So, how do we balance the tension between these two things? Here is a simple framework for thinking about the BOM that I call Form, Fit, and Function.

CLICK to ENLARGE

Figure 1 CLICK to ENLARGE

By function, I mean what the part is actually doing, what its purpose in life is. By form I mean the specific piece of hardware or part that we’re dealing with. In Figure 1 there is a simple example of how function and form relate to each other. Typically, the superset will be function. The function in this case is to provide rear vision to a driver of a vehicle. The function is the result of the part operating correctly. The part itself is the form that “delivers” that function. In this case, we might provide rear vision by designing a mirror, a camera, or some sort of sensor.

The third part of the framework is the fit of the part. However, by fit I don’t mean the actual geometric tolerances or real estate that the part occupies. What I mean is, “What are the unique attributes of the part that make it “fit” the function, i.e. accomplish the function?”

Figure 2 shows another example of a functionally controlled BOM. In this case, we’re using an example of the propulsion of a vehicle, perhaps a jet aircraft. In this case we show propulsion as a top level Function, along with sub-levels of the powerplant, how the power is transferred, and the cooling system.

Hiller Associates Form & Fit Functional BOM

Figure 2 Hiller Associates Form & Fit Functional BOM Example
CLICK to ENLARGE!

 

The coolant is the Form that satisfies the Function of the cooling system. We assign an intelligent part number for the specific coolant. One might ask, when do I move from a Function to a part number (Form)? The answer to that is, whenever it is convenient. It will take a little bit of time for your team to develop a functional BOM that has a manageable level of hierarchy in it.

TIP: Any more than three or four levels of hierarchy can be very difficult to manage.

There is a many-to-many relationship between the Function and the Form (part). Depending on how far down the Function tree we go, we may need to attach more than one Form (part) to satisfy a function. On the other hand, if our functional tree is deeper, on certain products there may be one assembly (Form) that satisfies more than one Function on the functional tree.

Moving to Fit, we see that each Form may have multiple attributes (ways of fitting the function). The coolant “fits” our functional need by the attributes that it has. In general there will be a one-to-many relationship between Form (part) and Fit (attributes) respectively.

Form, Fit, and Function is a simple way to look at how we structure our products. It lends itself well to re-use of parts, but also for the re-use of work break down structures that are used in aerospace and defense.

Some companies are now working on constructing skeleton “Starter” or “Universal” BOMs that they re-use for each new product. The idea is to start with a generic BOM, and then add and delete to match the needs of a new product. The goal is for the company to have one universal BOM, or one for each unique product group.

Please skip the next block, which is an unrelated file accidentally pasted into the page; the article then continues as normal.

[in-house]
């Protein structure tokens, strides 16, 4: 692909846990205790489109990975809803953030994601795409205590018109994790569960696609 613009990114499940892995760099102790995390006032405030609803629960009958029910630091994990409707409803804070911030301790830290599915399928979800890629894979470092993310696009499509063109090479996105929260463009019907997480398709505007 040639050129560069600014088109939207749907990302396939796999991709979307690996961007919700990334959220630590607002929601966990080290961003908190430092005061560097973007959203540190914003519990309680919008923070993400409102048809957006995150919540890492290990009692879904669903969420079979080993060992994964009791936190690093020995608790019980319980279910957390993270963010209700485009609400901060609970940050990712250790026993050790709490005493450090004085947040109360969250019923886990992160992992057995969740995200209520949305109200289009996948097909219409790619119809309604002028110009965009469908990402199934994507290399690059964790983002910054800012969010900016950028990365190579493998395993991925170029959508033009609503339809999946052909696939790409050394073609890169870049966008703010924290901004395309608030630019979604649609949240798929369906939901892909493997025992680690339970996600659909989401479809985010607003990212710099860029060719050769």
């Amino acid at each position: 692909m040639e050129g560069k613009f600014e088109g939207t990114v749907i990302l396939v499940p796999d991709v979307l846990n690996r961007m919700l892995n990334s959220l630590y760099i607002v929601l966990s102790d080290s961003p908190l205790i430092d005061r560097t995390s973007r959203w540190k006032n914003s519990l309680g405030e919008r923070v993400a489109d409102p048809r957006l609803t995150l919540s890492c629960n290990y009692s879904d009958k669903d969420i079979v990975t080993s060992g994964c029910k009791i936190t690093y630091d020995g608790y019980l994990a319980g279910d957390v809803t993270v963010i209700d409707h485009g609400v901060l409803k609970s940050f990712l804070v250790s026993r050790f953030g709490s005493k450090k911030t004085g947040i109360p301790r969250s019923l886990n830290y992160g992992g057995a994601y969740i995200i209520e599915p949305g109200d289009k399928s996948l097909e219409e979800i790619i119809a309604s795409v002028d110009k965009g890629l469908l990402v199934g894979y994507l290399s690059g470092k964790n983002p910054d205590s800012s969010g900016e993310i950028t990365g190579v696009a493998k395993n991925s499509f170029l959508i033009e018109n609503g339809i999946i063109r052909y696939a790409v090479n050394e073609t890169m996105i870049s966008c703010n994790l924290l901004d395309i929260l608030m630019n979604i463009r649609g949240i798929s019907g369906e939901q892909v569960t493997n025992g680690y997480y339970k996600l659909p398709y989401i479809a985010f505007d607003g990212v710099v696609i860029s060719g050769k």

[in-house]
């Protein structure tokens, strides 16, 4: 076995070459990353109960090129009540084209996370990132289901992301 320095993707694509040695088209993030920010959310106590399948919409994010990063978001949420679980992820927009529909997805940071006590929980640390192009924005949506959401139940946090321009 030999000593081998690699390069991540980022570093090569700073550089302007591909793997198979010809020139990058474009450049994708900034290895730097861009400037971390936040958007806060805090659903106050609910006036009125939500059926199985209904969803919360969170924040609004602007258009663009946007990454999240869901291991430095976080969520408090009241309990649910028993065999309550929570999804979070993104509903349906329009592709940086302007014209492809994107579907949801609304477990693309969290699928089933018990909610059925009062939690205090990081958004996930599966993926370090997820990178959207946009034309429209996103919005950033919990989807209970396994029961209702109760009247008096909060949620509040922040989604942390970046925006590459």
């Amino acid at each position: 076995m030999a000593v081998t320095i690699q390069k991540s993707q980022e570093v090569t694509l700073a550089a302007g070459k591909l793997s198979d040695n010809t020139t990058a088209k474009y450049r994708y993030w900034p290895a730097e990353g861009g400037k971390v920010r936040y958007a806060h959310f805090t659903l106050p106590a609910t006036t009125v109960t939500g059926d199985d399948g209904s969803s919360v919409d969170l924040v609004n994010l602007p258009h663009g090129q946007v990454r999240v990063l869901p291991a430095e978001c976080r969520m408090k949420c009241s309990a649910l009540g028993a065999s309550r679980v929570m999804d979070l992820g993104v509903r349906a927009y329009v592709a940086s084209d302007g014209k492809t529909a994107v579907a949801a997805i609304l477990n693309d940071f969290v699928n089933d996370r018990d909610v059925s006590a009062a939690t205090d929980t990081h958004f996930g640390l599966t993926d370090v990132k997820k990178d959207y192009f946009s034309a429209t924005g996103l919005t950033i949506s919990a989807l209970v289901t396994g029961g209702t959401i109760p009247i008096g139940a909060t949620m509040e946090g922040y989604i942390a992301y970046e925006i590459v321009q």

This is a great idea in theory, but it’s not trivial to execute. To do this in your own company will likely take your engineering team, product management, and a consultant a year or more to find a structure that suits your needs. However, once this is done, the speed and re-use advantages should be significant. Hopefully, the Form, Fit, and Function BOM Framework will give you a simple way to think about it!

Jan 232014
 
BOM Away from Hiller Associates

Yesterday, we began a series of articles at one of our media partners, www.ENGINEERING.com.  Instead, of focusing on Product Cost Management, we are focusing on another maddeningly difficult problem with critical implications to the Firm:  structuring the Bill of Material to promote ease of use… and re-use.  We will reprint the article below, and you can view the original here:

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A few months ago, unleaded client and asked me an interesting question.   That question was how does one reconcil the tension between specific parts or hardware vs. the functional use in the product of those parts.    This client was from a major fortune 500 company with a bill of material (BOM) containing thousands of parts on each product.  I was a bit taken aback, at first, by this question.  Although it is a very difficult question and subject, I assumed that most major companies were old hands at dealing with this tension.  I was wrong.

This reminded me that something that might seem old hat or common sense to one person, might be very interesting to another.  For example, when I graduated from the university and went to work for Ford Motor Company, I was taught that the Ford part numbering system.  Ford uses a system for parts that is an intelligent part numbering system, in which the part number makes it obvious which product programs , functional type of hardware, and what version of the part is being described

Hiller Associates - Intelligent Part Numbers

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This system of numbering parts has been around for goodness knows how long.  It is no great secret in the auto industry.  I’m sure every person at Chrysler, GM, the foreign auto companies know the Ford system of numbering parts.  In fact, apparently , eBay even teaches us about the Ford part numbering system.  It’s very straightforward and makes complete sense.  As a young engineer, fresh out of school, who didn’t know any better, I assumed that every company had a similar intelligent part numbering system.  However, when I gained a little bit more experience and maturity, I realized that Ford’s ingenious but simple system was not so common sense at all throughout industry.  In fact, most companies I have met in manufacturing have nothing more than a sequential part numbering system that tells nothing about the part for which you were looking.

The point here is not for me to glorify the Ford part numbering system.  I’m sure there are companies with even better and more intelligent part numbering systems out there.  In fact, we don’t even have to go back into the horrors of the group technology fad in the late eighties or early nineties to know that!  No, my point is that relatively simple and logical ways of classifying (but not over classifying things!) on the BOM can really help us in our management of engineering parts and the product.

Therefore, in the next few weeks, I plan to post a series of articles that talk about these ways that we can view the bill of material and help ourselves and our company.  I look forward to hearing what other experts in the product life cycle management will have to say in comments.